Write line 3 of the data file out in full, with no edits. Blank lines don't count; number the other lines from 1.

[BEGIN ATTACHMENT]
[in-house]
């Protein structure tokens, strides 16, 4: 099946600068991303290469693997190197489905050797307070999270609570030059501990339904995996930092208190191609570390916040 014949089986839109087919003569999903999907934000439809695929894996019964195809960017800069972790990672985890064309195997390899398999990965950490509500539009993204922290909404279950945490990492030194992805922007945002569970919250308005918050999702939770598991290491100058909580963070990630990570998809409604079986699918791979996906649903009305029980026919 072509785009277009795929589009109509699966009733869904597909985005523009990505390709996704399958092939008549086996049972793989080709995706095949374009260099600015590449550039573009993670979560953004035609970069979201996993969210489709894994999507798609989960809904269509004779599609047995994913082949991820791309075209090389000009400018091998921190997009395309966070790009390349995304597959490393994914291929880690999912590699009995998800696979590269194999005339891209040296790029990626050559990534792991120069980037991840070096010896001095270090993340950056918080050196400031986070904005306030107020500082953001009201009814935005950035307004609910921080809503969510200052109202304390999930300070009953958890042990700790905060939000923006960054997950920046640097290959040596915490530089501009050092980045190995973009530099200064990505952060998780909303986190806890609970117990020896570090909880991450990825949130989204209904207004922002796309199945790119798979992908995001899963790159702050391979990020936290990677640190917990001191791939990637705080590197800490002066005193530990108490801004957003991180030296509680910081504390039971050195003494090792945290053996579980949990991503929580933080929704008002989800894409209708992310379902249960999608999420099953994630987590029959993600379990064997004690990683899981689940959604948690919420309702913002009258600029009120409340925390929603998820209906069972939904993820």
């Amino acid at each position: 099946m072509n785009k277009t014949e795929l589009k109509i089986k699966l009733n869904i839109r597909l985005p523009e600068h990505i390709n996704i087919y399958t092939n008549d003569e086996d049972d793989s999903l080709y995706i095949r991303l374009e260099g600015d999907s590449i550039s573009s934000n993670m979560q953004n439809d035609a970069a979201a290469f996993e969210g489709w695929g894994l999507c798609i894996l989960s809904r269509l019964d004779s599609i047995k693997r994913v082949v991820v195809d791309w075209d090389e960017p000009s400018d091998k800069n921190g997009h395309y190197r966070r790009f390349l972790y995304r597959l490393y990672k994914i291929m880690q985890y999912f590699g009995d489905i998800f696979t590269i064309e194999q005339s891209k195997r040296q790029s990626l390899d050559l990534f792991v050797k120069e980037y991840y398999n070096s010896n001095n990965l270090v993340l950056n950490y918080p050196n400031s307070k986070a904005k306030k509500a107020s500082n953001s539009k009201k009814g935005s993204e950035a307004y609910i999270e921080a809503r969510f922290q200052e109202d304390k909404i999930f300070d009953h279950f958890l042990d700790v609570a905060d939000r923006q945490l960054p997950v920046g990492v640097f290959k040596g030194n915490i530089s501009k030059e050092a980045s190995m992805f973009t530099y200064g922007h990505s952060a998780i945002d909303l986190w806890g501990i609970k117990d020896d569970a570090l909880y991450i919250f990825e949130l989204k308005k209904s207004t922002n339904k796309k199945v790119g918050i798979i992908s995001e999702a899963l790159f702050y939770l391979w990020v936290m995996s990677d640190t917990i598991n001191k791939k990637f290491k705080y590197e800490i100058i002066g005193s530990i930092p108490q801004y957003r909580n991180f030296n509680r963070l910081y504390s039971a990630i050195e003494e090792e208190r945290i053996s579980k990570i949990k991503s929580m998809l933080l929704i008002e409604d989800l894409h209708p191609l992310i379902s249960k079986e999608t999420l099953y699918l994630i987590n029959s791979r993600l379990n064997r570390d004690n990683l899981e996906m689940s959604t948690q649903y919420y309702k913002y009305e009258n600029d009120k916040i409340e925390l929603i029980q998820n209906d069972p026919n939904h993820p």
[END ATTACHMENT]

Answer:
């Amino acid at each position: 099946m072509n785009k277009t014949e795929l589009k109509i089986k699966l009733n869904i839109r597909l985005p523009e600068h990505i390709n996704i087919y399958t092939n008549d003569e086996d049972d793989s999903l080709y995706i095949r991303l374009e260099g600015d999907s590449i550039s573009s934000n993670m979560q953004n439809d035609a970069a979201a290469f996993e969210g489709w695929g894994l999507c798609i894996l989960s809904r269509l019964d004779s599609i047995k693997r994913v082949v991820v195809d791309w075209d090389e960017p000009s400018d091998k800069n921190g997009h395309y190197r966070r790009f390349l972790y995304r597959l490393y990672k994914i291929m880690q985890y999912f590699g009995d489905i998800f696979t590269i064309e194999q005339s891209k195997r040296q790029s990626l390899d050559l990534f792991v050797k120069e980037y991840y398999n070096s010896n001095n990965l270090v993340l950056n950490y918080p050196n400031s307070k986070a904005k306030k509500a107020s500082n953001s539009k009201k009814g935005s993204e950035a307004y609910i999270e921080a809503r969510f922290q200052e109202d304390k909404i999930f300070d009953h279950f958890l042990d700790v609570a905060d939000r923006q945490l960054p997950v920046g990492v640097f290959k040596g030194n915490i530089s501009k030059e050092a980045s190995m992805f973009t530099y200064g922007h990505s952060a998780i945002d909303l986190w806890g501990i609970k117990d020896d569970a570090l909880y991450i919250f990825e949130l989204k308005k209904s207004t922002n339904k796309k199945v790119g918050i798979i992908s995001e999702a899963l790159f702050y939770l391979w990020v936290m995996s990677d640190t917990i598991n001191k791939k990637f290491k705080y590197e800490i100058i002066g005193s530990i930092p108490q801004y957003r909580n991180f030296n509680r963070l910081y504390s039971a990630i050195e003494e090792e208190r945290i053996s579980k990570i949990k991503s929580m998809l933080l929704i008002e409604d989800l894409h209708p191609l992310i379902s249960k079986e999608t999420l099953y699918l994630i987590n029959s791979r993600l379990n064997r570390d004690n990683l899981e996906m689940s959604t948690q649903y919420y309702k913002y009305e009258n600029d009120k916040i409340e925390l929603i029980q998820n209906d069972p026919n939904h993820p």